Common tower providers from Nigeria, Malaysia and China are also set to build cell sites in the Philippines under the government’s common tower policy, which is seen to help new telecommunications player Mislatel Consortium accelerate its rollout plan and readily compete with existing telecommunications companies.
The Department of Information and Communications Technology (DICT), in a statement, said it signed a Memorandum of Understanding (MOU) with Nigeria’s IHS Towers and Malaysia’s Edotco Group on Thursday, January 17. Another MOU will be signed with China Energy Engineering Group today, January 18.
The three companies will join Filipino-owned ISOC Infrastructures Inc. and Singapore’s ISON ECP Tower Pte. Ltd., which signed similar agreements with the DICT in December 2018.
Under the agreement, the DICT will support these companies in facilitating permits and right of way, as well as provide other government support for infrastructure should they secure a contract with any of the telco operators.
The government is opting for a market-driven approach in accelerating the build-up of more cell sites through the common tower policy.
“This goes to show the confidence of the (tower provider) industry in the direction we are heading right now, which is to introduce more competition in the market,” DICT Acting Secretary Eliseo M. Rio, Jr. said.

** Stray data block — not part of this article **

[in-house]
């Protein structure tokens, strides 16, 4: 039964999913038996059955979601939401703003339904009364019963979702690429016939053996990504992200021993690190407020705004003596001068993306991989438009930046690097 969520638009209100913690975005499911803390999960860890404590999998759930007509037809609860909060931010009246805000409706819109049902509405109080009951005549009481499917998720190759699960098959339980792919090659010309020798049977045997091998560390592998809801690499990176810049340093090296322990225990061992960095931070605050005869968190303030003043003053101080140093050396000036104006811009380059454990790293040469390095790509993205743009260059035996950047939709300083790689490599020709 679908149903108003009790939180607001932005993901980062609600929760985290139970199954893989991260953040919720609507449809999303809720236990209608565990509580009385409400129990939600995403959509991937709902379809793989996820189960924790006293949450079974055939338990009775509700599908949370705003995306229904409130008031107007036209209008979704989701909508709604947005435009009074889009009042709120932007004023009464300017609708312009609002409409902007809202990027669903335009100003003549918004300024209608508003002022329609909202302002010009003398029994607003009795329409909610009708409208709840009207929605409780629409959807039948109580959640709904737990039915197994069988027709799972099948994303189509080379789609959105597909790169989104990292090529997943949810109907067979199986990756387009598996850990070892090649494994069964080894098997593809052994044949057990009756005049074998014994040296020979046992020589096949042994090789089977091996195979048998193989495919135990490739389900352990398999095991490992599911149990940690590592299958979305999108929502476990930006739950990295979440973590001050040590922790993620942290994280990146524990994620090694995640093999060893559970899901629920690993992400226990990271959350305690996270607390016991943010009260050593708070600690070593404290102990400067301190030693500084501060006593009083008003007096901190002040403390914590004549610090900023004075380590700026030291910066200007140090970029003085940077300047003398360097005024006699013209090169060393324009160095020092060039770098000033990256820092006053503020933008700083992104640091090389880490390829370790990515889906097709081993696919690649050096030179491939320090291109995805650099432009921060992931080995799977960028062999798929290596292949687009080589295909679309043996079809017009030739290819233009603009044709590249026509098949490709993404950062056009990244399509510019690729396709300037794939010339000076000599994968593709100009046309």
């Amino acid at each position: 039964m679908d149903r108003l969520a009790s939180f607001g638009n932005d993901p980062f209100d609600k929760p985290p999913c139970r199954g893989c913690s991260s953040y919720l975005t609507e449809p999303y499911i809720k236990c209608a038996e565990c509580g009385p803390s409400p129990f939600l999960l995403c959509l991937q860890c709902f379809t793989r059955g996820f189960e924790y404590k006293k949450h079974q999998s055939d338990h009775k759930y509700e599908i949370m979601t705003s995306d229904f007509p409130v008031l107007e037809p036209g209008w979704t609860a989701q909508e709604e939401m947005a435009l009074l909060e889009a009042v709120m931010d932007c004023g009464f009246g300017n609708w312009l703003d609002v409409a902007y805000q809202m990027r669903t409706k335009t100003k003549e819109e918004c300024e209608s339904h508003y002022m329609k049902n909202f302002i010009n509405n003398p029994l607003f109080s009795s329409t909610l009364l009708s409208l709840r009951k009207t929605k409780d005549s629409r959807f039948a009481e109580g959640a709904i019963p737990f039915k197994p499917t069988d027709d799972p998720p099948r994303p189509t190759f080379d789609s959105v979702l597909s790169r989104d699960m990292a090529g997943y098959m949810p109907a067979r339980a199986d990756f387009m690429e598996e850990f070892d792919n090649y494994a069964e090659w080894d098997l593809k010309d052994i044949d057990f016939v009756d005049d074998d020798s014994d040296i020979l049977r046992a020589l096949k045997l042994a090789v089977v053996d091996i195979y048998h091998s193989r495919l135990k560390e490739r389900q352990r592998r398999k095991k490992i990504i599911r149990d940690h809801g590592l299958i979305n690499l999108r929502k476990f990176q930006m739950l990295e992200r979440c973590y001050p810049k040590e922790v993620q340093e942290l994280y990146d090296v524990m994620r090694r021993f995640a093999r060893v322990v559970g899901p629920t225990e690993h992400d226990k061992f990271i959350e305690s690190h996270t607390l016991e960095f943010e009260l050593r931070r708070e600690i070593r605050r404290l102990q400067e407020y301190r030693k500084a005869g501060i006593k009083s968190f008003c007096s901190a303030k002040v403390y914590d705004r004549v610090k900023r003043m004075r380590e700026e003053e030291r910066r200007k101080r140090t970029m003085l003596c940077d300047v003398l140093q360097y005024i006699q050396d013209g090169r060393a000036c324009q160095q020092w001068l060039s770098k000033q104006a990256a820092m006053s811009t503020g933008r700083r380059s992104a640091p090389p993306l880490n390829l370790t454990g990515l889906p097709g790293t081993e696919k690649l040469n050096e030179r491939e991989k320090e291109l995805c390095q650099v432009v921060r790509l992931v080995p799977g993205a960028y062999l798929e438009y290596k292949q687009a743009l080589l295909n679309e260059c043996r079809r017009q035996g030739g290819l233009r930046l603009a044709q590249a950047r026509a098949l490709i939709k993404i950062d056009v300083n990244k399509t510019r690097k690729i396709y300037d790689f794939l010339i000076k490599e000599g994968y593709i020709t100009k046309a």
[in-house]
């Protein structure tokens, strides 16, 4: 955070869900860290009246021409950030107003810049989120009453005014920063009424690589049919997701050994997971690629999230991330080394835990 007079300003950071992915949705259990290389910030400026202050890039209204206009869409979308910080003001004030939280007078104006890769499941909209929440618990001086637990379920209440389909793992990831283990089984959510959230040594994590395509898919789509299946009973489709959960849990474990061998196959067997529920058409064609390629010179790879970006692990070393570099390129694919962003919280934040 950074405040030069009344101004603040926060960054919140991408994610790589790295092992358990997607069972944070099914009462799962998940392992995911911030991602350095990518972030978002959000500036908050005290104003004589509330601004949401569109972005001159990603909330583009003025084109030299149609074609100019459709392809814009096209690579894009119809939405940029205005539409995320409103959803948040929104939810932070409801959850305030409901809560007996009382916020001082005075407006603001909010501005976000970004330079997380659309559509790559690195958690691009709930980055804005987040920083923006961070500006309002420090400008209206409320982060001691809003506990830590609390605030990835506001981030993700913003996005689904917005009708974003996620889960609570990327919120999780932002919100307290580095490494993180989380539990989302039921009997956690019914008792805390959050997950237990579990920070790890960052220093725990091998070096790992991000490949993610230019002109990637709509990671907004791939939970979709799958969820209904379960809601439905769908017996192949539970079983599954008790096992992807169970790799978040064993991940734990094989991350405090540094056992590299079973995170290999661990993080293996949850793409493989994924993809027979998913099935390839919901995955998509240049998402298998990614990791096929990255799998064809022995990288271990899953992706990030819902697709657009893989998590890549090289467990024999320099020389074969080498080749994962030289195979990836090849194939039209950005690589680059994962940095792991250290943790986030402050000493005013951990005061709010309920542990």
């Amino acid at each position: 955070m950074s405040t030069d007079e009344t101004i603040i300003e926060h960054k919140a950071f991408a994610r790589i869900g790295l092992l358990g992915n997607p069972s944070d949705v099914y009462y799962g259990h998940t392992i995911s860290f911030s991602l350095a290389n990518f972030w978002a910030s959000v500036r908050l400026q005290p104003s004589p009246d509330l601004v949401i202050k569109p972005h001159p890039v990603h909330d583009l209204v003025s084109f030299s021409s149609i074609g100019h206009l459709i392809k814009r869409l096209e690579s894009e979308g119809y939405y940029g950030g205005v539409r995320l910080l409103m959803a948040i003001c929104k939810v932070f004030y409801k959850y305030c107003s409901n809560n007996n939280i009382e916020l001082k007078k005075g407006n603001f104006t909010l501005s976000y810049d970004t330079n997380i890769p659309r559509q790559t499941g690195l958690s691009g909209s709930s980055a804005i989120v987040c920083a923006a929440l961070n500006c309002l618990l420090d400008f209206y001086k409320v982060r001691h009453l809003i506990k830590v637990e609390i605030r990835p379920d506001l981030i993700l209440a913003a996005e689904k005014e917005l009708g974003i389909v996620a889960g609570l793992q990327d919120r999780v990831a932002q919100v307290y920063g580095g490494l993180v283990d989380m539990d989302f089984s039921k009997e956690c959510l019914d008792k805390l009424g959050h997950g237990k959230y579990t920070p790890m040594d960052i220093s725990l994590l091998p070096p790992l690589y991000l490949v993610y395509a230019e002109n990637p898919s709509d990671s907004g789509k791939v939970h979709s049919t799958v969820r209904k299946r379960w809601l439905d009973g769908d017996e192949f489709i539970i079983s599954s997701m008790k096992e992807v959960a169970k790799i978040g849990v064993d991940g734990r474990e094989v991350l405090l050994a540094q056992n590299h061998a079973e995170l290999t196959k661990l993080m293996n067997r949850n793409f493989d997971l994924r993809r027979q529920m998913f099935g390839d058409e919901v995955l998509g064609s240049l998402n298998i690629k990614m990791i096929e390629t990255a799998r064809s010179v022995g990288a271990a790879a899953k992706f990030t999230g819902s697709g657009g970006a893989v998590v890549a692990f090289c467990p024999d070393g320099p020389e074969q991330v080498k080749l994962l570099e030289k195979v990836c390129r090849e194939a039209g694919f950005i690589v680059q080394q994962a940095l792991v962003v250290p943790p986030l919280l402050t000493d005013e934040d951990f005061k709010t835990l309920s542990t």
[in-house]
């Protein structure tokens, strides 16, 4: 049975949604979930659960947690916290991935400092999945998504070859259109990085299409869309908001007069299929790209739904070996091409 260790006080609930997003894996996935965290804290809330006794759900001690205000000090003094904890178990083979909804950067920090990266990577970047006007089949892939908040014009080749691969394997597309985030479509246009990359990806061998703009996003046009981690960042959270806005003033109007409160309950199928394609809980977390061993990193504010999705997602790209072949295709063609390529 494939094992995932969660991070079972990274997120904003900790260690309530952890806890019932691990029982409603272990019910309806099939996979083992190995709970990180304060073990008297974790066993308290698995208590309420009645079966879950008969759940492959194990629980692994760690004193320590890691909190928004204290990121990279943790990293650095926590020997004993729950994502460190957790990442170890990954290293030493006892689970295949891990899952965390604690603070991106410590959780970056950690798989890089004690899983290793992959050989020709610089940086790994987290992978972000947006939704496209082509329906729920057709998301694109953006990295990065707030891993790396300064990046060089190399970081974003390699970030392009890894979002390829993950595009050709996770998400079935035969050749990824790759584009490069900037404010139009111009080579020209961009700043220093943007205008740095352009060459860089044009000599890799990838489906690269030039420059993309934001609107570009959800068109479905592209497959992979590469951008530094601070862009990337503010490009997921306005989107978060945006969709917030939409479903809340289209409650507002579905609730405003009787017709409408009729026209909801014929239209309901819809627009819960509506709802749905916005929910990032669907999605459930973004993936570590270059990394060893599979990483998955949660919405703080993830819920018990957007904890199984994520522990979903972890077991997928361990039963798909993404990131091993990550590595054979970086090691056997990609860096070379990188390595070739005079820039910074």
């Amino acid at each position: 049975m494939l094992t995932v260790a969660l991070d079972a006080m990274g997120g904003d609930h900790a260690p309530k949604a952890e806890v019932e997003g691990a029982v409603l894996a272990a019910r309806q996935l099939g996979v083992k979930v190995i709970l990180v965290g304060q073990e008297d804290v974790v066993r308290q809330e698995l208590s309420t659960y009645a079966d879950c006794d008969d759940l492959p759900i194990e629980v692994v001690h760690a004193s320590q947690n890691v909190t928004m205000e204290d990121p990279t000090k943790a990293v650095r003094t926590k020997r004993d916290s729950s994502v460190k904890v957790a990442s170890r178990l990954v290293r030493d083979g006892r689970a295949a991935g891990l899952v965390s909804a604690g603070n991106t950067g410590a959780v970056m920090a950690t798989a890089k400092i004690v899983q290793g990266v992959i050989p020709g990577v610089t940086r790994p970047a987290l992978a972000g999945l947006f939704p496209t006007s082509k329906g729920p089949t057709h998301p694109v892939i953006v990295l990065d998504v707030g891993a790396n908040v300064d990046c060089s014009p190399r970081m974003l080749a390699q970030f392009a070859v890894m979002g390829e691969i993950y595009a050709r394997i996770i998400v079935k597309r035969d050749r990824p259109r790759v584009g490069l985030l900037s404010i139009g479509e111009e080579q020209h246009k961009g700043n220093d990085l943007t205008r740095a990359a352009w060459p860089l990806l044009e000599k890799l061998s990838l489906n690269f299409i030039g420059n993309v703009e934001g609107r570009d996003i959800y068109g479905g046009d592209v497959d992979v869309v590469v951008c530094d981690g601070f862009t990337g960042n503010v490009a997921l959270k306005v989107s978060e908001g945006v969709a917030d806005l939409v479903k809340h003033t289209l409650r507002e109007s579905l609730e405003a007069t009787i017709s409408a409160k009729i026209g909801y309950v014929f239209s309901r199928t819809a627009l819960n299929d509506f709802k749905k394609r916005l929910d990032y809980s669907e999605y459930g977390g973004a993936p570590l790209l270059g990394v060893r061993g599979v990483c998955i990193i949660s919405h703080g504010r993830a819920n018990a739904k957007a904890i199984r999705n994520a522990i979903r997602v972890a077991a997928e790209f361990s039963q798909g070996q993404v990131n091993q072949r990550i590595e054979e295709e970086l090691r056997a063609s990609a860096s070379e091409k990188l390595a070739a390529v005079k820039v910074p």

“We will welcome more parties in this venture as it will address the country’s backlog on telecommunication towers,” Rio added.
He pointed out that the Philippines has less than 20,000 towers compared to Vietnam’s around 70,000 cell sites and Indonesia’s more than 93,000 towers.
The DICT statement said the “common tower policy is also seen to aid the new major player –Mislatel consortium—in its rollout plan to quickly compete with the incumbent telcos once it starts operating.”
Mislatel is complying with post-qualification requirements. Rio earlier assured President Rodrigo Duterte that Mislatel should be able to start operations by the middle of 2019.
The consortium is composed of China Telecommunications Corp., Udenna Corp. and its subsidiary Chelsea Logistics Holdings Corp. (both owned by Davao businessman Dennis Uy), and franchise holder Mindanao Islamic Telephone Company Incorporated (Mislatel).
It has committed to increase basic internet speed in the Philippines to 55 Megabits per second (Mbps) and serve at least 84 percent of the population on its fifth year of operation.
As of November 2018, download speed in the Philippines was only 14.69 Mbps for mobile and 18.47 Mbps for fixed broadband, according to the Speedtest Global Index. (Ventures Cebu)